By Lambert Strether of Corrente.
I keep noticing how civilized countries are handling #COVID-19 (Bangkok Post: “Virus covered by universal health care“) in contrast to our own (Politico: “Schumer calls for Medicare to cover coronavirus vaccine that is still in development.” Come on, man. Over-65s only? No coverage for testing? Really?). So I was intrigued when I saw the following tweet from Carlos Mucha, responding to Sarah Kliff:
The acronym for the day is NDMS. Once (if?) the President declares a public health emergency, Uncle Sam is on the hook for out-of-pocket medical costs via the National Disaster Medical System. https://t.co/rVfYOf26FY pic.twitter.com/2PPwerteuQ
— Carlos Mucha (@mucha_carlos) February 29, 2020
(Mucha has a lot of credibility in certain circles, because he was the modern originator of the MMT-adjacent Trillion Dollar Coin concept, legitimized as not cray cray by Politico here, and don’t @ me. Mucha is, in other words, good at combining lateral thinking with complete legality, and this NDMS reimbursement concept sounds like it could solve a lot of our problems mitigating #COVID-19.)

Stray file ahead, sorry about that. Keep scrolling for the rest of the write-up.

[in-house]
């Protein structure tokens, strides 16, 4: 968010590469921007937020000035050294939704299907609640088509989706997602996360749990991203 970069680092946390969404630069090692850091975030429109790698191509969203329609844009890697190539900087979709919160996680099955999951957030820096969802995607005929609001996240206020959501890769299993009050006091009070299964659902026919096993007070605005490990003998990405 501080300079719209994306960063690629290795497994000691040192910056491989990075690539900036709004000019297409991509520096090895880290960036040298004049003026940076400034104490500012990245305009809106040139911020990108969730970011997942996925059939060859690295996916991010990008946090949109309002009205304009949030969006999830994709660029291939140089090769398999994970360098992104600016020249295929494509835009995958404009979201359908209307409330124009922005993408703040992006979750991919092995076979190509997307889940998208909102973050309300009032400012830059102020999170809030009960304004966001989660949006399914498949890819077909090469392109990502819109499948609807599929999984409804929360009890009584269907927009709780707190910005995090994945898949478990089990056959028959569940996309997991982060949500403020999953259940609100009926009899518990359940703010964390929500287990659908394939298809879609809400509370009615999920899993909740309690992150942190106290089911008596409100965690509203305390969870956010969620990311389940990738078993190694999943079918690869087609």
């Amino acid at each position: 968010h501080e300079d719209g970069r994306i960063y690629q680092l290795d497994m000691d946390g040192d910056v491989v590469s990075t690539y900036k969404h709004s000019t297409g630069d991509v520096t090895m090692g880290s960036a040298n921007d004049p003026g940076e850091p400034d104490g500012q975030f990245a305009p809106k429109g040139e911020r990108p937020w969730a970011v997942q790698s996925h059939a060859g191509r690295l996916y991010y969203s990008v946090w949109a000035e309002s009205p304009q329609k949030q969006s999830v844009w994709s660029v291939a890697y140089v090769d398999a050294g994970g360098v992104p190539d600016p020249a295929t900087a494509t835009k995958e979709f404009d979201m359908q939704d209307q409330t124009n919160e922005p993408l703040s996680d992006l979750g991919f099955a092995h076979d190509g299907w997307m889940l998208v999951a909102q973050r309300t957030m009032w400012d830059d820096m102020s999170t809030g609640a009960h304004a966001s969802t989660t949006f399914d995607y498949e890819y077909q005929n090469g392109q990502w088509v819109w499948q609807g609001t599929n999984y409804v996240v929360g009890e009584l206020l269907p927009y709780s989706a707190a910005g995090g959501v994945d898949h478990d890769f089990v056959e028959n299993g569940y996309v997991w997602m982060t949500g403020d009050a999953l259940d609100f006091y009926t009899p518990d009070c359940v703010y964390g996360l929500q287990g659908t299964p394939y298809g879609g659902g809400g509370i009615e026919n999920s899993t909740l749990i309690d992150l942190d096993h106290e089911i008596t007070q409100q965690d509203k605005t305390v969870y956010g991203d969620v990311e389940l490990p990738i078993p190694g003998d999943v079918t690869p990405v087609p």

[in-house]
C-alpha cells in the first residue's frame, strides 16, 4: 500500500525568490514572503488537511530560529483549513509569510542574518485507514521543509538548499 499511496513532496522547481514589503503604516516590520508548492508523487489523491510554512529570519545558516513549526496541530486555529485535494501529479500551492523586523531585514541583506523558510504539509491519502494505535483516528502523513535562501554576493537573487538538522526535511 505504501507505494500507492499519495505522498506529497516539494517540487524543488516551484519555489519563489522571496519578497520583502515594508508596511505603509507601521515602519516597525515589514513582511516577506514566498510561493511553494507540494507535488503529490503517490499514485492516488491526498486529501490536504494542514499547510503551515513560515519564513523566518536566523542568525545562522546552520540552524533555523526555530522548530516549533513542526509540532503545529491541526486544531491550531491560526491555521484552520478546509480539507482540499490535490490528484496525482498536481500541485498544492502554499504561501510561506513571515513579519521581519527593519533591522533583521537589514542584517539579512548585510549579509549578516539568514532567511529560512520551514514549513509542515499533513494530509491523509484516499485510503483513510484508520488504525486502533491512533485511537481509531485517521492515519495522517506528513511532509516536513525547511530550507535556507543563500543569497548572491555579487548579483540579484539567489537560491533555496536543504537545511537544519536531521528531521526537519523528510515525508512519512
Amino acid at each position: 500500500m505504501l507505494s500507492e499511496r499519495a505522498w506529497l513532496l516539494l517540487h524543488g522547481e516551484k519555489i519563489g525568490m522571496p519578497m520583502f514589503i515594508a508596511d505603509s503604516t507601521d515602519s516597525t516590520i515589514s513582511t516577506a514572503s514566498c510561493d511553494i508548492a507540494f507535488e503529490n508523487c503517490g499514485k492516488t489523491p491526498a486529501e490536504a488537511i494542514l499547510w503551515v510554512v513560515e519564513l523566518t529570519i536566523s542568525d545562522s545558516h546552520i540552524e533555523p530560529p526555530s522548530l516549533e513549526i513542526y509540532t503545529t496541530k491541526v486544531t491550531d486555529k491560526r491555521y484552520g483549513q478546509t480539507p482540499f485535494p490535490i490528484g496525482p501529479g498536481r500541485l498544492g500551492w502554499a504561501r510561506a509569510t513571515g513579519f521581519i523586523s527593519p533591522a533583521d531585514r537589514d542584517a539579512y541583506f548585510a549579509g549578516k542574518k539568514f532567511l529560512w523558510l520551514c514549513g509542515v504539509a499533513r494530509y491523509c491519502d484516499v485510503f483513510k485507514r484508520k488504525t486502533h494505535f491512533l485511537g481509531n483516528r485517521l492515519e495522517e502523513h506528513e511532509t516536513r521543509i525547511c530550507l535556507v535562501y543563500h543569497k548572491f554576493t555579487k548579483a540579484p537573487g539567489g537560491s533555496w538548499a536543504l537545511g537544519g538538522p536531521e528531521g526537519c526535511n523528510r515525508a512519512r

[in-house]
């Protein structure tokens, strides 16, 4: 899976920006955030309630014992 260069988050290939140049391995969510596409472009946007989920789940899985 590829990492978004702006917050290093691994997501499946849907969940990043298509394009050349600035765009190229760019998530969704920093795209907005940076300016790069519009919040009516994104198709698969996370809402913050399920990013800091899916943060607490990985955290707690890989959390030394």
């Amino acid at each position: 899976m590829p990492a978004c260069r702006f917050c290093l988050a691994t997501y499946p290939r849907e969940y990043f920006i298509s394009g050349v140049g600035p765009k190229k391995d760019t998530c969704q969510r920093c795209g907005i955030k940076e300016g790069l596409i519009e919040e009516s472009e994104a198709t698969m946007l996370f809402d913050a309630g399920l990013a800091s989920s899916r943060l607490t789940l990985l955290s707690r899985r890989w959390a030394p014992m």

In this post, I’ll only look at the NDMS reimbursement concept, because I suspect that’s what most readers are reallly interested in. I hope at some future point, to take a look at NDMS itself, because it seems to be that rare thing in government these days: An agency with operational capability. (Googling turns up very little Beltway news on NDMS, but a lot of home-town stories about NDMS people who were deployed into emergency situations, upon their homecomings.) My real hope for this post — and this is exactly what happened with the Trillion Dollar Coin, which propagated from the blogs outward — is that that the idea will propagate into the mainstream media, and thence to either the administration, or the campaigns, or both.